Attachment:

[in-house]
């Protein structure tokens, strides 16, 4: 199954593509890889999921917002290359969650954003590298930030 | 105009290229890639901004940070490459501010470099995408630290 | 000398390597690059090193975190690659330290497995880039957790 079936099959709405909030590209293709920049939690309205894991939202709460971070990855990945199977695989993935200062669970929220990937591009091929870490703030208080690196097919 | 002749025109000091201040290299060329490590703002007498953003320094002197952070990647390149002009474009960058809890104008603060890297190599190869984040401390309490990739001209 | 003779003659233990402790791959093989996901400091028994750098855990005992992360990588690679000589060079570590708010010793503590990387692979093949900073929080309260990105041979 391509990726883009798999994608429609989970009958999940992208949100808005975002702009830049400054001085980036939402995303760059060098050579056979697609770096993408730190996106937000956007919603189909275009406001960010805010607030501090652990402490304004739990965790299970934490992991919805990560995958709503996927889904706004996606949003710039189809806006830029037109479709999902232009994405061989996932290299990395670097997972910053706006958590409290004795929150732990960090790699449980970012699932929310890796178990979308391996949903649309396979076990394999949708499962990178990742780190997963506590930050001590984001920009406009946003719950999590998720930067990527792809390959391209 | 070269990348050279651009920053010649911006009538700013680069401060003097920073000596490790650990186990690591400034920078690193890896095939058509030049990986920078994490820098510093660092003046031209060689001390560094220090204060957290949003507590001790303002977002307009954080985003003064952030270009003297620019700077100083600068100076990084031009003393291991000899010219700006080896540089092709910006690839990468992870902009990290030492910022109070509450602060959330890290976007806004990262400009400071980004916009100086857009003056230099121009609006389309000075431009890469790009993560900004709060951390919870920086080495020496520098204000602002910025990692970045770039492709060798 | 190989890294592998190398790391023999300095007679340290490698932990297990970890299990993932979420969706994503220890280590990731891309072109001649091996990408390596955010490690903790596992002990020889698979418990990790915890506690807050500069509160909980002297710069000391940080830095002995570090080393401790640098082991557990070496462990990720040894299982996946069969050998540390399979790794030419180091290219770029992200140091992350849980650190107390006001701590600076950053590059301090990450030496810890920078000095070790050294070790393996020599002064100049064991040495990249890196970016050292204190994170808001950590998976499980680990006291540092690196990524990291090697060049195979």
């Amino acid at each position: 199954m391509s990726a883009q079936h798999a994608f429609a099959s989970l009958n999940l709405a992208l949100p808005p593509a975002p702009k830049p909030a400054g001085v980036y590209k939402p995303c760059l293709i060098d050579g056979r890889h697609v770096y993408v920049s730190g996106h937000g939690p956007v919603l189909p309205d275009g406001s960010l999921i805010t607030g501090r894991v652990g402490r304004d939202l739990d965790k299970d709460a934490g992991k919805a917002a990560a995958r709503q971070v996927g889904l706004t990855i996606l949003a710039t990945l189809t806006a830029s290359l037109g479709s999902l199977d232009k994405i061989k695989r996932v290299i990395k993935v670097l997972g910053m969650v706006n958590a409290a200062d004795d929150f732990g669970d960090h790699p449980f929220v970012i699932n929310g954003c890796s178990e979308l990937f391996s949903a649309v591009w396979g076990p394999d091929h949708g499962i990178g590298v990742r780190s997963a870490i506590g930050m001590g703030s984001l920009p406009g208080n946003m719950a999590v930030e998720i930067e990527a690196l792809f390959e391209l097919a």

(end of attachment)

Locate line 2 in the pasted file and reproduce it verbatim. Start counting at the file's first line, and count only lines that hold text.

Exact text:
């Protein structure tokens, strides 16, 4: 199954593509890889999921917002290359969650954003590298930030 | 105009290229890639901004940070490459501010470099995408630290 | 000398390597690059090193975190690659330290497995880039957790 079936099959709405909030590209293709920049939690309205894991939202709460971070990855990945199977695989993935200062669970929220990937591009091929870490703030208080690196097919 | 002749025109000091201040290299060329490590703002007498953003320094002197952070990647390149002009474009960058809890104008603060890297190599190869984040401390309490990739001209 | 003779003659233990402790791959093989996901400091028994750098855990005992992360990588690679000589060079570590708010010793503590990387692979093949900073929080309260990105041979 391509990726883009798999994608429609989970009958999940992208949100808005975002702009830049400054001085980036939402995303760059060098050579056979697609770096993408730190996106937000956007919603189909275009406001960010805010607030501090652990402490304004739990965790299970934490992991919805990560995958709503996927889904706004996606949003710039189809806006830029037109479709999902232009994405061989996932290299990395670097997972910053706006958590409290004795929150732990960090790699449980970012699932929310890796178990979308391996949903649309396979076990394999949708499962990178990742780190997963506590930050001590984001920009406009946003719950999590998720930067990527792809390959391209 | 070269990348050279651009920053010649911006009538700013680069401060003097920073000596490790650990186990690591400034920078690193890896095939058509030049990986920078994490820098510093660092003046031209060689001390560094220090204060957290949003507590001790303002977002307009954080985003003064952030270009003297620019700077100083600068100076990084031009003393291991000899010219700006080896540089092709910006690839990468992870902009990290030492910022109070509450602060959330890290976007806004990262400009400071980004916009100086857009003056230099121009609006389309000075431009890469790009993560900004709060951390919870920086080495020496520098204000602002910025990692970045770039492709060798 | 190989890294592998190398790391023999300095007679340290490698932990297990970890299990993932979420969706994503220890280590990731891309072109001649091996990408390596955010490690903790596992002990020889698979418990990790915890506690807050500069509160909980002297710069000391940080830095002995570090080393401790640098082991557990070496462990990720040894299982996946069969050998540390399979790794030419180091290219770029992200140091992350849980650190107390006001701590600076950053590059301090990450030496810890920078000095070790050294070790393996020599002064100049064991040495990249890196970016050292204190994170808001950590998976499980680990006291540092690196990524990291090697060049195979």